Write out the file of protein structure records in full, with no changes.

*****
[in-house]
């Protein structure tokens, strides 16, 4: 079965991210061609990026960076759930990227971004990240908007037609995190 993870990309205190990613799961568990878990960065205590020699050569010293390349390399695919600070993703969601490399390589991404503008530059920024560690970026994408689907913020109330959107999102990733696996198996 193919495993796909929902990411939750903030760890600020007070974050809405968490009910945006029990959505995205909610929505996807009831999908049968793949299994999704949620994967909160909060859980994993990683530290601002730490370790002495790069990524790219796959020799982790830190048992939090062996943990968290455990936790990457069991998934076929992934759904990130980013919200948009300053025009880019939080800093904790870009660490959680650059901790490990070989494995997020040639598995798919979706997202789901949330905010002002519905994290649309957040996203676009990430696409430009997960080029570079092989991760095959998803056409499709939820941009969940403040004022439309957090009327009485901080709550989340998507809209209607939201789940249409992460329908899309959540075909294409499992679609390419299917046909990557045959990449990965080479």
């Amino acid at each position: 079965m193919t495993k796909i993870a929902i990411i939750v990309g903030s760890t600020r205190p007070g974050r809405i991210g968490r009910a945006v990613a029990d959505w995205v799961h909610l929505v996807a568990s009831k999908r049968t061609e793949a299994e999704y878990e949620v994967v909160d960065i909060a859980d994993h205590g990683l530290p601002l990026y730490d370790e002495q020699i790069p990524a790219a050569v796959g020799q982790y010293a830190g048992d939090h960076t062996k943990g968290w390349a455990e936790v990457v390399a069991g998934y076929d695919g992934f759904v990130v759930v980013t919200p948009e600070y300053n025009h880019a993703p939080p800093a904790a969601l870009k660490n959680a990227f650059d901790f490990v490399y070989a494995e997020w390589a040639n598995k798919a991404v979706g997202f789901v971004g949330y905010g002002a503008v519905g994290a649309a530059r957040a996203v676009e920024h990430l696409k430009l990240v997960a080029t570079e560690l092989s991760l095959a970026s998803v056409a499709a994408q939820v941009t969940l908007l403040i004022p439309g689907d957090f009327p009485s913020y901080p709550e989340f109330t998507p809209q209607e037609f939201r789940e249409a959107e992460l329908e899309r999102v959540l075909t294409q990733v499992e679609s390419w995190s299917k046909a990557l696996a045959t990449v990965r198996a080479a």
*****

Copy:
[in-house]
């Protein structure tokens, strides 16, 4: 079965991210061609990026960076759930990227971004990240908007037609995190 993870990309205190990613799961568990878990960065205590020699050569010293390349390399695919600070993703969601490399390589991404503008530059920024560690970026994408689907913020109330959107999102990733696996198996 193919495993796909929902990411939750903030760890600020007070974050809405968490009910945006029990959505995205909610929505996807009831999908049968793949299994999704949620994967909160909060859980994993990683530290601002730490370790002495790069990524790219796959020799982790830190048992939090062996943990968290455990936790990457069991998934076929992934759904990130980013919200948009300053025009880019939080800093904790870009660490959680650059901790490990070989494995997020040639598995798919979706997202789901949330905010002002519905994290649309957040996203676009990430696409430009997960080029570079092989991760095959998803056409499709939820941009969940403040004022439309957090009327009485901080709550989340998507809209209607939201789940249409992460329908899309959540075909294409499992679609390419299917046909990557045959990449990965080479």
């Amino acid at each position: 079965m193919t495993k796909i993870a929902i990411i939750v990309g903030s760890t600020r205190p007070g974050r809405i991210g968490r009910a945006v990613a029990d959505w995205v799961h909610l929505v996807a568990s009831k999908r049968t061609e793949a299994e999704y878990e949620v994967v909160d960065i909060a859980d994993h205590g990683l530290p601002l990026y730490d370790e002495q020699i790069p990524a790219a050569v796959g020799q982790y010293a830190g048992d939090h960076t062996k943990g968290w390349a455990e936790v990457v390399a069991g998934y076929d695919g992934f759904v990130v759930v980013t919200p948009e600070y300053n025009h880019a993703p939080p800093a904790a969601l870009k660490n959680a990227f650059d901790f490990v490399y070989a494995e997020w390589a040639n598995k798919a991404v979706g997202f789901v971004g949330y905010g002002a503008v519905g994290a649309a530059r957040a996203v676009e920024h990430l696409k430009l990240v997960a080029t570079e560690l092989s991760l095959a970026s998803v056409a499709a994408q939820v941009t969940l908007l403040i004022p439309g689907d957090f009327p009485s913020y901080p709550e989340f109330t998507p809209q209607e037609f939201r789940e249409a959107e992460l329908e899309r999102v959540l075909t294409q990733v499992e679609s390419w995190s299917k046909a990557l696996a045959t990449v990965r198996a080479a």